Don Hewitt, who created the landmark CBS show 60 Minutes, has died of pancreatic cancer at the age of 86. Reuters reports:
Hewitt worked as producer or director for CBS legends Edward R. Murrow, Douglas Edwards and Walter Cronkite but his strongest legacy was the television news magazine format on “60 Minutes” starting in 1968.
The show featured mini-documentaries segments based on investigative reporting by seasoned journalists like Mike Wallace, Dan Rather, Morley Safer and Harry Reasoner. “60 Minutes” proved to be a profitable and steady ratings winner for CBS and the magazine format was widely copied by other networks.
Hewitt always had pat answers to questions about what 60 Minutes’ secret was. He often told journalists, “It’s four words every child knows: Tell me a story.” He sometimes wondered if people flocked to 60 Minutes as to church on Sunday for redemption from a week of watching entertainment programs. He sometimes said it was people’s interest in the adventures of his correspondents that made it so compelling. But he also admitted it was the talent of his staff, saying he never hired anyone who wasn’t smarter than himself.
Hewitt liked to say that 60 Minutes’ success was not the best thing to happen to the small screen. Especially later in his life, he railed about how his news magazine changed television for the worse. News programs were never supposed to make money, he argued, and the minute they did, the pressure was on for news to get ratings. The quest for ratings led to more sensational topics on an increasingly larger number of broadcasts. Indeed, as soon as 60 Minutes broke the top 20 in 1976, a parade of imitators began and, at one point in the late ’90s, nearly 30 percent of the top 20 programs were news magazines. Hewitt began to say publicly that “behind every news magazine there is a failed sitcom” – the networks were using the format to cover their mistakes, not the news.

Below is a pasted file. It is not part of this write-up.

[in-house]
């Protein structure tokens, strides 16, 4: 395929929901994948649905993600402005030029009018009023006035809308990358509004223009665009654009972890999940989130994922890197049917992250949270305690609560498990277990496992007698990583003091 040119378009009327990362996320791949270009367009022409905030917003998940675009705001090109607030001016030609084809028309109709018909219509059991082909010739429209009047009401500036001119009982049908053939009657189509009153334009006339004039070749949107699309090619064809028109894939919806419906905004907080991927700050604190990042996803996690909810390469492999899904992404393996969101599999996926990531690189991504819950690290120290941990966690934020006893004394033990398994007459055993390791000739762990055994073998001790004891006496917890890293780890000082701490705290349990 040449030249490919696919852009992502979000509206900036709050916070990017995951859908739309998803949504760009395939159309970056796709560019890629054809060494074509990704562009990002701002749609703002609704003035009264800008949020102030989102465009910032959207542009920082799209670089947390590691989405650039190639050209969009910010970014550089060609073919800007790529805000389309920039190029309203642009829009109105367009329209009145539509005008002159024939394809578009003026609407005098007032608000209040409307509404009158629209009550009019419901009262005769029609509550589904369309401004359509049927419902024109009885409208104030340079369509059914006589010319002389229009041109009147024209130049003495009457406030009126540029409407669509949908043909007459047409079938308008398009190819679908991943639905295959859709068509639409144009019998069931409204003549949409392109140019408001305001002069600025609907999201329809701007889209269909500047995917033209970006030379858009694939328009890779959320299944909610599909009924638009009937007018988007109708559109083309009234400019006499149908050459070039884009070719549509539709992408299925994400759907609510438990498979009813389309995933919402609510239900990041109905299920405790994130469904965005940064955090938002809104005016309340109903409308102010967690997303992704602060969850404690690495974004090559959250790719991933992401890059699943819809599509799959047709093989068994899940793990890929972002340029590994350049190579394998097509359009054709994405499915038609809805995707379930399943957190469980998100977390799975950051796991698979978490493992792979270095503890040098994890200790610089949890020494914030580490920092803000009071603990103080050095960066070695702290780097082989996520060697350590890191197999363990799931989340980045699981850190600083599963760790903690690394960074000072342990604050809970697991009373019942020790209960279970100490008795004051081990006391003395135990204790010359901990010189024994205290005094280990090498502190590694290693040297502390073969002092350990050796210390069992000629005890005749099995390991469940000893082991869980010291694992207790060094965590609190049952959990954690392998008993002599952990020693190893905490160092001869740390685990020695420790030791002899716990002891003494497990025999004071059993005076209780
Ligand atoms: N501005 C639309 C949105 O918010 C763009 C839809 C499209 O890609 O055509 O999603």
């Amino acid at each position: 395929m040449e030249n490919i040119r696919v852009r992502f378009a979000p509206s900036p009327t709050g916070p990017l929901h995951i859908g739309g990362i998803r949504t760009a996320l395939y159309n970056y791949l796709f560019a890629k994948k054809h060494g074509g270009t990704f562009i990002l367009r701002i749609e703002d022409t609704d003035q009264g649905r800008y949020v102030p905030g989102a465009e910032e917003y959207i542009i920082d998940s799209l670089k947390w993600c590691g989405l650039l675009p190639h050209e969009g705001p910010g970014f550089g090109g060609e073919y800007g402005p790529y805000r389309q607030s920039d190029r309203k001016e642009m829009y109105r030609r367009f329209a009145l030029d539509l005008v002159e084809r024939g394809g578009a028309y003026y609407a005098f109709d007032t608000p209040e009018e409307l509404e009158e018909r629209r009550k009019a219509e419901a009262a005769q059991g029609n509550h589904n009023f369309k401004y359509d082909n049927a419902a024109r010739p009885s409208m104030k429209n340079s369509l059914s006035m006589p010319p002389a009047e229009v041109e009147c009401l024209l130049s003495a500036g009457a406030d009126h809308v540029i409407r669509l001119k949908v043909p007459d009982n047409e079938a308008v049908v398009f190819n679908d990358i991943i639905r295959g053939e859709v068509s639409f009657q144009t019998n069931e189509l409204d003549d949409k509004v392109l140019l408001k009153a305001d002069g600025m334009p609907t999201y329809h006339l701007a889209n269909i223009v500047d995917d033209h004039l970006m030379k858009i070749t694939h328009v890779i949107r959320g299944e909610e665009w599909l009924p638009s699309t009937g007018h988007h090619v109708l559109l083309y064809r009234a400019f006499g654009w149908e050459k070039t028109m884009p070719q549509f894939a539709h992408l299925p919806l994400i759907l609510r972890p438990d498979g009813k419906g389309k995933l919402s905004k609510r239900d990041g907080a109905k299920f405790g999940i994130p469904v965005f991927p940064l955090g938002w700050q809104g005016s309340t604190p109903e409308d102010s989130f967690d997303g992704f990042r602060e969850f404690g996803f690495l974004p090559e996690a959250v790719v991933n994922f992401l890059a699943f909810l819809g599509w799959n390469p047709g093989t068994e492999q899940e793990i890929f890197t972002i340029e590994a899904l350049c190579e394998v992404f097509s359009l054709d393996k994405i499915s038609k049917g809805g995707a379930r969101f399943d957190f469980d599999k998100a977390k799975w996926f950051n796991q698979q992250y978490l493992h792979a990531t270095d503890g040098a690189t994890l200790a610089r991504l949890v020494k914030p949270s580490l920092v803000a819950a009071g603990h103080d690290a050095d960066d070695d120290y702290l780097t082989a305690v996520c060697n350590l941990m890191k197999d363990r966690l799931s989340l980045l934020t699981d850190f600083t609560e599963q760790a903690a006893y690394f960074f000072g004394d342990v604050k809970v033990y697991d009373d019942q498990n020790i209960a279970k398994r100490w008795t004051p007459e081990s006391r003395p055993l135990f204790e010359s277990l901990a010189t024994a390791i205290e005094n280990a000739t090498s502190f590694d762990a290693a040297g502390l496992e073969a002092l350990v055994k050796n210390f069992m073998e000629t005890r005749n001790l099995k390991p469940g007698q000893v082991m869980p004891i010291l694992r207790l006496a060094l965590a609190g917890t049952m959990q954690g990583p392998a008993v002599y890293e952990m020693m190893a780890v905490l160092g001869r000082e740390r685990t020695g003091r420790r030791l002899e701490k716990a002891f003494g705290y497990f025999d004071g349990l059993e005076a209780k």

But 60 Minutes never really suffered from the glut of competitors, relying on its quality reputation. “It’s an institution,” Pulitzer-Prize winning Washington Post television critic Tom Shales told People for a 1995 profile of Hewitt, “and it’s twice as good as its nearest imitator.”
Read more about Hewitt’s remarkable accomplishments here.